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. Last Updated: 07/27/2016

Syracuse, Mississippi State Coaches Struggle for Respect


NEW YORK -- The buildup to the NCAA college basketball semifinal between Mississippi State and Syracuse could be straight out of the playbook of Arkansas coach Nolan Richardson.

Richardson, who led his Razorbacks to the 1994 national crown, has perpetually claimed that his teams do not get enough recognition or his program enough respect in the media. As a result, he has often been labelled a whiner by that same media.

Enter Syracuse's Jim Boeheim and Mississippi State's Richard Williams.

"I'm a whiner -- that's my image," Syracuse coach Boeheim said before the postseason began. "I'm -- away from basketball -- a very easygoing guy and have lots of fun. It's just an image, I guess. I'm stuck with it."

And although he tried to be gracious following Mississippi State's 73-63 victory, Williams indeed couldn't help himself.

"I just want to interject something," he said, interrupting a post-game news conference for the players. "Some of you in the media have said and written that we're irritable, that we're whiny. Well, I'm looking at these hats that someone gave the players for winning the region and they say `Mississippi,' not `Mississippi State.' That's why I think we have reason to be irritable sometimes."

Anyone suggesting Williams would mellow just because the Bulldogs have achieved the first Final Four berth in school history can expect a scowl from Williams' perpetual lemon puss. The 50-year-old's quest for respect started long before this year's tournament. It is a struggle that has taken him from his graduation from Mississippi State almost 30 years ago to thankless jobs at junior high schools and junior colleges.

"He's worked so hard for so long. ... I don't think anybody can ever know what he's put into it," said Diann Williams, his wife.

"I understand that's a part of all of this, but if I never had to do it I'd be very happy," said Richard Williams. "I'm not a glib kind of guy; I'm just a basketball coach. I don't golf, I don't fish, I don't hunt."

"I think Coach doesn't like the media because they're always picking the other team to win," center Erick Dampier said before Sunday's game. "Respect is something that's earned and we think we've done that, but we still don't get any. ... We don't ask for a lot, we only want a little for what we've earned."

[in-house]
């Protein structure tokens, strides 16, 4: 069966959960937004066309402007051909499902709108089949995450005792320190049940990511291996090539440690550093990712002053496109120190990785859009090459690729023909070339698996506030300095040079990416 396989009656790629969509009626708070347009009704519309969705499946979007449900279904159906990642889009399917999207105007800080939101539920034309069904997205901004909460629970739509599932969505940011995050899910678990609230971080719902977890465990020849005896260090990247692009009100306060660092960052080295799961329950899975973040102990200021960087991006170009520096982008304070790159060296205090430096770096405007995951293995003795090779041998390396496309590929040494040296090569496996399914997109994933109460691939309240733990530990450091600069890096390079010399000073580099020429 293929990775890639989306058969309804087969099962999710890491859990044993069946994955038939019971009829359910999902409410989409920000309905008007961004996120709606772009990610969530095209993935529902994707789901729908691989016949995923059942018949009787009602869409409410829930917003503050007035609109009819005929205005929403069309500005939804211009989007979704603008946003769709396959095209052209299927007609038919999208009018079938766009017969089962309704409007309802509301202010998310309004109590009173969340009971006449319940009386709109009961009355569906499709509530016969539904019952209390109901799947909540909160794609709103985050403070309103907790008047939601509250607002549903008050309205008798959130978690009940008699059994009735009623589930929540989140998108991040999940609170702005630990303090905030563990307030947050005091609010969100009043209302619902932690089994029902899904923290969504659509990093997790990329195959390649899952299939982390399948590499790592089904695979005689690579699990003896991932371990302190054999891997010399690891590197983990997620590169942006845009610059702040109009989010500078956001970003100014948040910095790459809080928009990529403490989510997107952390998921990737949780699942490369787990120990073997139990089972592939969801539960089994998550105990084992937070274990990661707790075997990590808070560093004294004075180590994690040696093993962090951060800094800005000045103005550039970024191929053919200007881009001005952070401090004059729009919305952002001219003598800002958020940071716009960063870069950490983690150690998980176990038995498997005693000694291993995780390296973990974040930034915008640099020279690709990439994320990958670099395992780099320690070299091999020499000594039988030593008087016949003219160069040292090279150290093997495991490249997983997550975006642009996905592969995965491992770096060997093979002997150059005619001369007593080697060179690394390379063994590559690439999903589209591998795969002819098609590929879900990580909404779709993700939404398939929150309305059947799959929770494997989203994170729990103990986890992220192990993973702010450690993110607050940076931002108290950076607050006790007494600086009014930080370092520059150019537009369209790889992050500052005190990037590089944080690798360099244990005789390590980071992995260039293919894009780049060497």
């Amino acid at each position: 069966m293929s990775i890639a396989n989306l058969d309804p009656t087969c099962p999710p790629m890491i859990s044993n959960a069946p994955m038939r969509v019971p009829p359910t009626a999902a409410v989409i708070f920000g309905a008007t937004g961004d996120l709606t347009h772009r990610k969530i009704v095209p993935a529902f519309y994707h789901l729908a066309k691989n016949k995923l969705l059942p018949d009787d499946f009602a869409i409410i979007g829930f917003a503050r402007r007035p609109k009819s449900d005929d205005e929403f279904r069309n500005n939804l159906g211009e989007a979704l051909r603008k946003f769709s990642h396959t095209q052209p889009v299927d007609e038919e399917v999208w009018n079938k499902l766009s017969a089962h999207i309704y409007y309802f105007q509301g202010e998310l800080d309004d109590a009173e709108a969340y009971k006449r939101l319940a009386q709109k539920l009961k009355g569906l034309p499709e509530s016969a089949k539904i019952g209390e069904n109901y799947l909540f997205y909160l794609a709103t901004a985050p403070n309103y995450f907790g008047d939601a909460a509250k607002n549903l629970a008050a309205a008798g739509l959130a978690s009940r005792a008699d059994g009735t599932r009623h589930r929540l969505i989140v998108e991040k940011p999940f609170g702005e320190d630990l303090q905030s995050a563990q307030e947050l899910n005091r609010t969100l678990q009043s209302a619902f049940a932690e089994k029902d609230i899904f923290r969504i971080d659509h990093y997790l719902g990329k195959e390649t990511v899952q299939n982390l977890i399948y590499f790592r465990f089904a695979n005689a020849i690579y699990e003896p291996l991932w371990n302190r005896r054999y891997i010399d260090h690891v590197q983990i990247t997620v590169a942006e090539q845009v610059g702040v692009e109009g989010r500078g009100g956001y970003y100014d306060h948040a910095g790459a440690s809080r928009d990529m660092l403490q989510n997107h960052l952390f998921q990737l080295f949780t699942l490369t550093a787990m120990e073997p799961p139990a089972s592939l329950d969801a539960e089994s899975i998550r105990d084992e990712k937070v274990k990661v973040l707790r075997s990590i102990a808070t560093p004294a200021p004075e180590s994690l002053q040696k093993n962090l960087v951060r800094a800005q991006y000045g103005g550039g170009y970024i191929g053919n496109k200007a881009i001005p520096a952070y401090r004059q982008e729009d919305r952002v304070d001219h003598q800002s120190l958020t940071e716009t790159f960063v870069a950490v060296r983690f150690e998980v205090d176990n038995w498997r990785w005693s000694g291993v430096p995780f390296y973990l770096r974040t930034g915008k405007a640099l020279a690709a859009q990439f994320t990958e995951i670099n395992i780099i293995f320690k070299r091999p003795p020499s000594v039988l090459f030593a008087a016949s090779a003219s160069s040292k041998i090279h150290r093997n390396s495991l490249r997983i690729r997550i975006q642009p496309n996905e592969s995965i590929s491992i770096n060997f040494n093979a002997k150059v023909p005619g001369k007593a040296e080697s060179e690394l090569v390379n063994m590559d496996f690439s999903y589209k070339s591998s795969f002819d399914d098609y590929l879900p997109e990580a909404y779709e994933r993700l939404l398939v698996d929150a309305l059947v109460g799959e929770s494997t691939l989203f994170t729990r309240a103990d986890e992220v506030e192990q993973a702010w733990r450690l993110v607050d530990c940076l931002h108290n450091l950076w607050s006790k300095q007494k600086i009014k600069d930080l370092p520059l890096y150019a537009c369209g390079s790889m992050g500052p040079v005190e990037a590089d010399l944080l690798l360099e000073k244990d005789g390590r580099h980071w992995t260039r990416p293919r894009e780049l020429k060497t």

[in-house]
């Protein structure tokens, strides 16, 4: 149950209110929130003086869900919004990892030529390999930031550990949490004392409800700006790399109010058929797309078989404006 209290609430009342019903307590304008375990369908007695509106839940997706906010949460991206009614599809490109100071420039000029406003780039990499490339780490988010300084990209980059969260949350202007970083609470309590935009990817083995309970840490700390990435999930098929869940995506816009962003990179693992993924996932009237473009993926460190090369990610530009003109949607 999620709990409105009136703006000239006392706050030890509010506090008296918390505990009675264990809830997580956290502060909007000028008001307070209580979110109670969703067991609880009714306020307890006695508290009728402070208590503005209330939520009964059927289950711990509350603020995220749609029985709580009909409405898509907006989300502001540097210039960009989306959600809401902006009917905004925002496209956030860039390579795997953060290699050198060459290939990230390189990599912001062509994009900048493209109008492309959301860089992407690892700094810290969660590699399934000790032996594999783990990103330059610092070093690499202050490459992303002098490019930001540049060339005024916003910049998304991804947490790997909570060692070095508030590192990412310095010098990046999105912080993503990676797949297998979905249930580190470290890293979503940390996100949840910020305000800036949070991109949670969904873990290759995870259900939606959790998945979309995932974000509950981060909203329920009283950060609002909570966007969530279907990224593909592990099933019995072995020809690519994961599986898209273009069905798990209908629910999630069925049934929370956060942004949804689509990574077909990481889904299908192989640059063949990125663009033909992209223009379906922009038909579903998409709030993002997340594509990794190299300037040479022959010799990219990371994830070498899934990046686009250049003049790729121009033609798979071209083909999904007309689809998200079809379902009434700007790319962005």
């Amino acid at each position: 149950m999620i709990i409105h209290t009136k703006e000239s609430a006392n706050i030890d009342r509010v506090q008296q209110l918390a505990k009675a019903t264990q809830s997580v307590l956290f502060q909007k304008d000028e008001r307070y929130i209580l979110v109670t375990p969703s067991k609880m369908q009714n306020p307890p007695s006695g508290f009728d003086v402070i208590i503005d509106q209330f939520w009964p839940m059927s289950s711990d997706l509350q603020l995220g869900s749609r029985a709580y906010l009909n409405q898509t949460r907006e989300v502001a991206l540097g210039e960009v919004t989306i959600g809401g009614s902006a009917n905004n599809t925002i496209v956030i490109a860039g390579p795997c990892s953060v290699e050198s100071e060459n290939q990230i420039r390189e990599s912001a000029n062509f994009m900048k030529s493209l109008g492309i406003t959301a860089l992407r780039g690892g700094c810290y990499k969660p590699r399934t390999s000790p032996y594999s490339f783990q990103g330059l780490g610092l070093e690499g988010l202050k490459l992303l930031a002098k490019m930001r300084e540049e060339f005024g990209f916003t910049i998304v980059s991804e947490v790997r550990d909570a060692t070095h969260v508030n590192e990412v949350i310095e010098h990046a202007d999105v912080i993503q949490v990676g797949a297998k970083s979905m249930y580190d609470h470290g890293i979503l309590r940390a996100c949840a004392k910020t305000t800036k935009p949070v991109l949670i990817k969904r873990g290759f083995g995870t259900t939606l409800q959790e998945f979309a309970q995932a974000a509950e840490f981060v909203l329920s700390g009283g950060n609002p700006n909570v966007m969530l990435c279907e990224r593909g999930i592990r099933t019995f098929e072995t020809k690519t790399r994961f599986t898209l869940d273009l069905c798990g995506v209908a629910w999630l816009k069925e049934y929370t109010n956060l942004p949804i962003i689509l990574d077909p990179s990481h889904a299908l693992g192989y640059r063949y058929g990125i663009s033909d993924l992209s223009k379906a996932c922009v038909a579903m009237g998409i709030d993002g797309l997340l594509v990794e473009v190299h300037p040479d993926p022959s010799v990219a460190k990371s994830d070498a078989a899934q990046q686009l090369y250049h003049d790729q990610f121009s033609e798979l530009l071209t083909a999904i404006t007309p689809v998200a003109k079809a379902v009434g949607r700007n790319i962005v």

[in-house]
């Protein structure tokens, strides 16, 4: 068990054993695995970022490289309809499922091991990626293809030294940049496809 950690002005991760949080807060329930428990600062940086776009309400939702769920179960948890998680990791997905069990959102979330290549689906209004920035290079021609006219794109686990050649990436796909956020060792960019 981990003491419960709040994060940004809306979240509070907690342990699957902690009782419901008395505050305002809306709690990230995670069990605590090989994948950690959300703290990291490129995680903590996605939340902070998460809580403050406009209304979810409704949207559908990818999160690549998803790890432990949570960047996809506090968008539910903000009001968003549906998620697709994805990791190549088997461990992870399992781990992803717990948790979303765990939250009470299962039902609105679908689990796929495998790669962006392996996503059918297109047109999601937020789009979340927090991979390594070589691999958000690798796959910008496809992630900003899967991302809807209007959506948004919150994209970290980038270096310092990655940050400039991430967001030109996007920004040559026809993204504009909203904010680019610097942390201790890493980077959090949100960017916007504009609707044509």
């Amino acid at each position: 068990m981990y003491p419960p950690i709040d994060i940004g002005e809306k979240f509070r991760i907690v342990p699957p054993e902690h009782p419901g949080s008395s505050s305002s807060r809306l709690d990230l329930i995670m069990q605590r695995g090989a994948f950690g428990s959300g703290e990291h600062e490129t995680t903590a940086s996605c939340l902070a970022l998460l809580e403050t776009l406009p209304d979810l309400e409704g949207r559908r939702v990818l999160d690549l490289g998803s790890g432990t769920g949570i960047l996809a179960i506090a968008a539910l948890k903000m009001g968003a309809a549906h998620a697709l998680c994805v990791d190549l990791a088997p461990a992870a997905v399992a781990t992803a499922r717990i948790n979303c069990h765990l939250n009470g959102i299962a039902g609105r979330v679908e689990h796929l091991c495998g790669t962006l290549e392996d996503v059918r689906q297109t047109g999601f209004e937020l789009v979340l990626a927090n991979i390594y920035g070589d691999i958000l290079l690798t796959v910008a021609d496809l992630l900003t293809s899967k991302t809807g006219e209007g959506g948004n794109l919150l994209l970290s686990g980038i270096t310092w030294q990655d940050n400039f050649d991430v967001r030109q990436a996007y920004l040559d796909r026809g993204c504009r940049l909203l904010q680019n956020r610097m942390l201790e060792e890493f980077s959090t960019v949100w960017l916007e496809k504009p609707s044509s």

If the Syracuse Orangemen win two games in East Rutherford, New Jersey, this weekend and become college basketball's national champions, perhaps the 1996 NCAA men's tournament will be remembered as Boeheim's Revenge.

As much as Boeheim himself, Syracuse's players have taken up the cause of proving that Boeheim's 482 career victories and .753 winning percentage (fourth best among active coaches) are not misprints.

"Coach, he wins 20 games every year," junior guard Jason Cipolla said after Syracuse beat Kansas 60-57 on Sunday. "He took a team ranked 42nd [in the preseason]. We weren't even supposed to do anything; we weren't supposed to win 20 games. But he took a great bunch of kids and worked us hard every day, and look at where we are now."

This will be Boeheim's second Final Four in his 20 seasons at Syracuse. The other trip came in 1987, when the Orangemen lost the final game to Indiana on a last-second shot.

For Boeheim, the trip to the Final Four means reporters once again will listen to what he says. And it means reporters again will ask him about his dullness and his whining and his image.

"It's a media thing," Boeheim said. "It's always, `He's never smiling, he's always unhappy.' I'm very happy. I read things all the time, `He's the most unhappy person in the world.' This is a business out there. I'm not supposed to be happy. I'm not supposed to be smiling." ()